Resource Center

guide / February 14, 2023

The essential guide to hospital security

No community can function without a hospital. Not only is it the frontline of emergency medical services, open at all hours to heal and protect individuals with acute medical needs, but it is also the primary healthcare provider for vast swathes of the American populace. The care given at these facilities is vital and noble, but those providing the care — the doctors, nurses, and other staff — often face the risk of bodily harm. Healthcare workers are five times more likely to be the victims of workplace violence compared to other American workers, and the rate of violent attacks grew by 63% from 2011 to 2018. This is why hospital security is so important.

Cameras, checkpoints, staff, and more can play a part in addressing hospital security issues, keeping medical professionals and their patients safe to go about their healing business. But security measures must be deployed with care and within your hospital’s budget. Read on to learn everything you need to know about hospital security.

What Is Hospital Security?

Hospital security is the practice of maintaining a safe and orderly environment in hospitals, from patient intake through care and discharge. Despite their role as centers for healing, hospitals are frequently the sites of violent disruptions. These attacks are a threat in and of themselves, making it difficult for nurses and doctors to treat their patients. They are also a contributing factor in the looming labor shortage among healthcare workers. Current trends indicate that more than 6.5 million people will leave low-wage healthcare jobs within the next five years, while only 1.9 million will replace them. When 15,000 Minnesota nurses walked off the job in September 2022, they listed safety concerns among their grievances.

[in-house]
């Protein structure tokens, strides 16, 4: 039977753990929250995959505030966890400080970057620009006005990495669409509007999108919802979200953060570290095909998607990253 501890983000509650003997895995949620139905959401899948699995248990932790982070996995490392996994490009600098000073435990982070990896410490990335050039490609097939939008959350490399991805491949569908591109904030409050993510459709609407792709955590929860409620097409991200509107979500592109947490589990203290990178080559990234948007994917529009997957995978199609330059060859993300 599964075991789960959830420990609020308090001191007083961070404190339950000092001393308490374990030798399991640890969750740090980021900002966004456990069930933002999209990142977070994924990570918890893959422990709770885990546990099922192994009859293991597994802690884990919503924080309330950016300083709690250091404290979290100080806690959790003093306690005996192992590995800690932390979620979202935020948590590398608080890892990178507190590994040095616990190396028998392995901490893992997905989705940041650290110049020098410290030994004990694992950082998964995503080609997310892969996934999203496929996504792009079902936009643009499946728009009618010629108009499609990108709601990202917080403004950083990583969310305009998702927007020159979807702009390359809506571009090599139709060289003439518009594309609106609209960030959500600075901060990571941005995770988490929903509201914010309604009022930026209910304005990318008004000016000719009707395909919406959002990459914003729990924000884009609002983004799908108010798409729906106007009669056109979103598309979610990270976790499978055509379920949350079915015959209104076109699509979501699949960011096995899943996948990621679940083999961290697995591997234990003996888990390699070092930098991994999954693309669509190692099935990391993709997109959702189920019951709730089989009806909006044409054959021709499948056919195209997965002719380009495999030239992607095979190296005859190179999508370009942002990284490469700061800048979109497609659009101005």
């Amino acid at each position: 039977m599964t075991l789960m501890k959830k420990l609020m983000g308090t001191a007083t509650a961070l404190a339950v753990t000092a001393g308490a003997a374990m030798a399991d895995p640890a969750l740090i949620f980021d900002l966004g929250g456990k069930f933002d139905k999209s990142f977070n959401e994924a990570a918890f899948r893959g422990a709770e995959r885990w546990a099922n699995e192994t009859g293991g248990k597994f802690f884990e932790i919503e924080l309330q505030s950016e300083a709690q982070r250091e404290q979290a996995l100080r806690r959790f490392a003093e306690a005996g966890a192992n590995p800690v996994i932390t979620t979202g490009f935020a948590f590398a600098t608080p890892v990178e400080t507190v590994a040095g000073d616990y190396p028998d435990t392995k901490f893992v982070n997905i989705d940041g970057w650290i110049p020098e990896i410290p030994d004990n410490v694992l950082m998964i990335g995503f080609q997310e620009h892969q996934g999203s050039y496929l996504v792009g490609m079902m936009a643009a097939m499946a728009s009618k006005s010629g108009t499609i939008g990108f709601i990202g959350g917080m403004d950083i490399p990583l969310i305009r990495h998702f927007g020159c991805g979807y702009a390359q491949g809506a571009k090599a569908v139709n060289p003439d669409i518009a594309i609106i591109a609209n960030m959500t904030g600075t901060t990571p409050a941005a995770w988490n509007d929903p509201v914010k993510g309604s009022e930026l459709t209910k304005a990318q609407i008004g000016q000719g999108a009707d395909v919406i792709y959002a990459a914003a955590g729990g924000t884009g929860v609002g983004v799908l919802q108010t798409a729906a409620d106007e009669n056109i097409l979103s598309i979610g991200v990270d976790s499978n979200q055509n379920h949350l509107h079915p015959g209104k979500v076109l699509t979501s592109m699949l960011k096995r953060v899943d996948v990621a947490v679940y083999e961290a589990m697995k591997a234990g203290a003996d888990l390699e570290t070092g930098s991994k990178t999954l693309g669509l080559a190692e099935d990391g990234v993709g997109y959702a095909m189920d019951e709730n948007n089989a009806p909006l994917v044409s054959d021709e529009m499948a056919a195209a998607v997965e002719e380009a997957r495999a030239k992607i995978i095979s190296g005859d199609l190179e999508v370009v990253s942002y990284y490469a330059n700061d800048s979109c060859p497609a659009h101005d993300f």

Hospital security teams employ surveillance technology such as cameras to monitor the grounds, identification checkpoints to control who has access to what areas of the hospital, alarm systems to alert staff when something has gone wrong, and security officers to control each of these systems and respond appropriately to disturbances.

What Technology Is Used in Hospital Security?

Technological advances provide new solutions to age-old hospital security issues. Many provide users not just with the tools to handle incidents when they arise, but also to identify potential threats and manage them before they materialize. Panic devices allow hospital staff to safely and discreetly alert security personnel to potential disruptions, decreasing response times and leading to better outcomes. TASER energy weapons and other non-lethal tools can also lead to safer outcomes for staff and assailants. Finally, cameras, both around the building and worn by staff, can provide accountability, evidence in the event of litigation and documentation staff can review with an eye toward future improvements.

Hospital Security Officers Explained

Hospital security officers are private security professionals that keep healthcare facilities safe by patrolling the grounds, identifying safety risks, responding to emergencies, and more. They are the most visible deterrent to violence a hospital possesses and invaluable in the event of violent outbursts. A good hospital security officer displays the following qualities:

  • Observant: A keen eye for details, with a reliable memory to spot and report potential issues.

  • Courteous: A personable manner that keeps patients, visitors, and staff comfortable.